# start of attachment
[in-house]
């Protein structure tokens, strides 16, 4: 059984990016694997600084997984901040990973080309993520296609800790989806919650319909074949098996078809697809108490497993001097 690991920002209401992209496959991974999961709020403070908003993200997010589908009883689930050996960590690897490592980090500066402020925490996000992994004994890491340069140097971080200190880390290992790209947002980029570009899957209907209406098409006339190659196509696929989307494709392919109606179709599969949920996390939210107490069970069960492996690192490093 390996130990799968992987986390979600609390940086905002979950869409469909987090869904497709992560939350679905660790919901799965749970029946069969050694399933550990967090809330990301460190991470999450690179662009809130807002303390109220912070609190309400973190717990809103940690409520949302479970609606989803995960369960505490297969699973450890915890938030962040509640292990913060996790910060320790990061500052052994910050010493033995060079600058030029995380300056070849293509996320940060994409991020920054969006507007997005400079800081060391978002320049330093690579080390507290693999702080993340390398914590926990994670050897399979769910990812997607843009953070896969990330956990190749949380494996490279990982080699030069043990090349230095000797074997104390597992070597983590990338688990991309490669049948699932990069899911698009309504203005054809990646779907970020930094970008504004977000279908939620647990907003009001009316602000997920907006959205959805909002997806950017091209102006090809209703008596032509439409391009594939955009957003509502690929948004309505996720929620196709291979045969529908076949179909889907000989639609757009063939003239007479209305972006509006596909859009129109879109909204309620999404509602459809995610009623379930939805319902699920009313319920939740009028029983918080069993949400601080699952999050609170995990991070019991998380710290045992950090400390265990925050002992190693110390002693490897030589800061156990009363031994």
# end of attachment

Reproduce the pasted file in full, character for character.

[in-house]
């Protein structure tokens, strides 16, 4: 059984990016694997600084997984901040990973080309993520296609800790989806919650319909074949098996078809697809108490497993001097 690991920002209401992209496959991974999961709020403070908003993200997010589908009883689930050996960590690897490592980090500066402020925490996000992994004994890491340069140097971080200190880390290992790209947002980029570009899957209907209406098409006339190659196509696929989307494709392919109606179709599969949920996390939210107490069970069960492996690192490093 390996130990799968992987986390979600609390940086905002979950869409469909987090869904497709992560939350679905660790919901799965749970029946069969050694399933550990967090809330990301460190991470999450690179662009809130807002303390109220912070609190309400973190717990809103940690409520949302479970609606989803995960369960505490297969699973450890915890938030962040509640292990913060996790910060320790990061500052052994910050010493033995060079600058030029995380300056070849293509996320940060994409991020920054969006507007997005400079800081060391978002320049330093690579080390507290693999702080993340390398914590926990994670050897399979769910990812997607843009953070896969990330956990190749949380494996490279990982080699030069043990090349230095000797074997104390597992070597983590990338688990991309490669049948699932990069899911698009309504203005054809990646779907970020930094970008504004977000279908939620647990907003009001009316602000997920907006959205959805909002997806950017091209102006090809209703008596032509439409391009594939955009957003509502690929948004309505996720929620196709291979045969529908076949179909889907000989639609757009063939003239007479209305972006509006596909859009129109879109909204309620999404509602459809995610009623379930939805319902699920009313319920939740009028029983918080069993949400601080699952999050609170995990991070019991998380710290045992950090400390265990925050002992190693110390002693490897030589800061156990009363031994």